Most of these HR projects are financed by the Open Society Institute - Russia (the Soros Foundation), which, in cooperation with MSF also provides technical support for the programs (trainings, counseling, fundraising etc). All in all, there are 36 projects financed by OSI all over Russia. As a matter of fact, it is an important aspect of the situation in Russia: the funding of such activities comes mainly from abroad, and almost all organizations are connected with each other in this or that way. For example, the International Program of The UN Program on AIDS - UNAIDS which cooperates with the Ministry of Health, and supports projects in 17 regions of Russia, or the Russian regional non-commercial organization “AIDS-Infoshare” which conducts a broad informational work, on the one hand, it publishes brochures for sex-workers, and, on the other - a specialized magazine “for organizations working in the sphere of HIV-infection prevention”. The DFID (the UK Department for International Development) also conducts a large-scale activity. It started its office in Sverdlovsk region (Ekaterinburg), and together with the Soros Foundation, supports 3 projects there at the same time developing an informational and educational campaign in Sverdlovsk and Samara regions.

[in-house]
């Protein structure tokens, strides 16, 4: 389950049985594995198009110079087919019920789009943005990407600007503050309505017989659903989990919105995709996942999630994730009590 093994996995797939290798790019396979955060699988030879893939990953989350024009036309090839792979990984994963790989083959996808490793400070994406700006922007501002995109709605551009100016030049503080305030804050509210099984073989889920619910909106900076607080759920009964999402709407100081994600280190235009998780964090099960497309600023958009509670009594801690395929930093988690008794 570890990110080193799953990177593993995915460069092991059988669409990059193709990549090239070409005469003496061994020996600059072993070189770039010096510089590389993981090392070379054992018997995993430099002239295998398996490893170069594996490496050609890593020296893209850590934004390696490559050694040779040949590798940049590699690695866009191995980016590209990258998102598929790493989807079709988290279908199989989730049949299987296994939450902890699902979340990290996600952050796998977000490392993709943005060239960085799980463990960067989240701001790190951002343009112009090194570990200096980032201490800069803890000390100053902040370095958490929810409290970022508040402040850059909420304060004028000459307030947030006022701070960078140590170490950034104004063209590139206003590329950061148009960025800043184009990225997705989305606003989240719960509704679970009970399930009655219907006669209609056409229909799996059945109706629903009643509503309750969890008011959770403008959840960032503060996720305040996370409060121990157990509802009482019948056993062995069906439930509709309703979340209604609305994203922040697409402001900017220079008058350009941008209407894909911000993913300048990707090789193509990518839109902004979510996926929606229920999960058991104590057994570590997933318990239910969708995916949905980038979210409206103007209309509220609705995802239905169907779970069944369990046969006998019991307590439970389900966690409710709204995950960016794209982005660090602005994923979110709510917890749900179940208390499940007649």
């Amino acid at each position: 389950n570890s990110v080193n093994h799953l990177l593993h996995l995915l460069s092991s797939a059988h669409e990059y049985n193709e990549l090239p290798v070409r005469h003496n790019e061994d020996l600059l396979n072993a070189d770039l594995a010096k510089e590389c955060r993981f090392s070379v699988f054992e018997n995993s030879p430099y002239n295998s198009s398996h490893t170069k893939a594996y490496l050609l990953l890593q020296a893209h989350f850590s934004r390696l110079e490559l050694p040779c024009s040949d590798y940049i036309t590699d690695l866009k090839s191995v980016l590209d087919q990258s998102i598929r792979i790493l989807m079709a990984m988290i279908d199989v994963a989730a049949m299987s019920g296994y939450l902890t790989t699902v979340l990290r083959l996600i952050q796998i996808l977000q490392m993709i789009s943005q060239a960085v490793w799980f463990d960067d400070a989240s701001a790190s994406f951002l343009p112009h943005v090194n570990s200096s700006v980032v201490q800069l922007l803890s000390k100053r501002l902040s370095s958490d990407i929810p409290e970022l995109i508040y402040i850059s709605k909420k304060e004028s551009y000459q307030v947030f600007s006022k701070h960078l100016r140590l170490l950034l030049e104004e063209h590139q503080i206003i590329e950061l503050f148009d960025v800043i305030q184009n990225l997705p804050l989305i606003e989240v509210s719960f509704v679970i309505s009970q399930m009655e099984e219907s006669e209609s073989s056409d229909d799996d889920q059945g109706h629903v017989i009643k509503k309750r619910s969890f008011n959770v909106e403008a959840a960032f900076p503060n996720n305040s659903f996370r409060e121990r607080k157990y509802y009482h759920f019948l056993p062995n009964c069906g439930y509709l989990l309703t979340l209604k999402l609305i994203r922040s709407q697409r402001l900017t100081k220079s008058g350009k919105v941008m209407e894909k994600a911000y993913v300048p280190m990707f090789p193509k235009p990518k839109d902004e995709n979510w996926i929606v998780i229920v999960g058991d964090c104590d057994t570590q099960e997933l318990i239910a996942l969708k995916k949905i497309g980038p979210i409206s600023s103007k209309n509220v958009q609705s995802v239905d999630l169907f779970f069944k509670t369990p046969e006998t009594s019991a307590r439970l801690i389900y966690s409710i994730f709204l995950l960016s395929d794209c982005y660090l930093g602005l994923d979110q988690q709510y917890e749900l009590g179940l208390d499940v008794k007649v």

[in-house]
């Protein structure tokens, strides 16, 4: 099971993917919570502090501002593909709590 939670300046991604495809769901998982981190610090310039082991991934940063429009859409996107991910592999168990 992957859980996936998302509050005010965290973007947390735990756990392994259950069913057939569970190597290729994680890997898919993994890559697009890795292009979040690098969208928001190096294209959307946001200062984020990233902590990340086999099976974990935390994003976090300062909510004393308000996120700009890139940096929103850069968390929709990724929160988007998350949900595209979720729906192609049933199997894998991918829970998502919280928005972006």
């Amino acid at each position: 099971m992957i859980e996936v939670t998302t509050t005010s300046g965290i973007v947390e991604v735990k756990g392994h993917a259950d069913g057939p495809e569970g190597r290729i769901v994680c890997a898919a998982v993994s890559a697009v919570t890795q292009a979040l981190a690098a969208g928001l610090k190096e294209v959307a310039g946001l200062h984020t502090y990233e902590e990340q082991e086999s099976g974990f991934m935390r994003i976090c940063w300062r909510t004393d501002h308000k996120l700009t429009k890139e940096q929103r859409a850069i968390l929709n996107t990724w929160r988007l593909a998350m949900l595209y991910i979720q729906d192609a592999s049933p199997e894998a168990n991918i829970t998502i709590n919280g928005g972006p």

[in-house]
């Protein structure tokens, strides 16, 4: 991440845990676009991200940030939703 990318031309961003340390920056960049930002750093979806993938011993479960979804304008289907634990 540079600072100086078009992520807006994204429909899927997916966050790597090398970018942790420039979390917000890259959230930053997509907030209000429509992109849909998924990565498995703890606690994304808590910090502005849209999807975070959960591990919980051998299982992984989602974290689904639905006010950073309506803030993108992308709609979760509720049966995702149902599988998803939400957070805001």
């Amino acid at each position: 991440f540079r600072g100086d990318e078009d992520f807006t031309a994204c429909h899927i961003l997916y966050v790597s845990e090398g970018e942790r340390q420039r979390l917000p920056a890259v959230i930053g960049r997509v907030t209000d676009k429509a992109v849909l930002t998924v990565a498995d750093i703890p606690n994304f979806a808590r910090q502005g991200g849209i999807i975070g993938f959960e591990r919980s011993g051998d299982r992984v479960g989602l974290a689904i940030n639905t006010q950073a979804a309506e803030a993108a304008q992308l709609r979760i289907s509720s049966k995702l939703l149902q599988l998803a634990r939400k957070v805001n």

An important indicator of the local support to the programs is the fact that some of the regional projects received financing from the local budgets.  For example, there is a republican program in Republican Tatarstan, city program in Republic Saha-Yakutia (the city of Mirniy).

 

At the present moment, there are three harm reduction projects in St. Petersburg, implemented by the “Vozvraschenie” Fund, the international medical organization “Medecins du Monde”, and the municipal infectious hospital. There are three mobile syringe exchanges (especially equipped buses) circulating in the city. The gravity of the situation is proved by the fact that two years ago one of such buses was burnt down by unknown persons. In Moscow, there were several attempts to start a NEP, (one by MSF-Holland and another by the Charity Foundation “No to Alcohol and Drug Addiction” (NAN)), but the municipal authorities haven’t allowed NEPs in the city, and so far the outreach workers are engaged only in informational work and counseling. For the time being, the Ministry of Health of Moscow Oblast, as a self-administered agent of the Russian Federation, not dependant from Moscow authorities is looking at opportunity to develop harm reduction activities.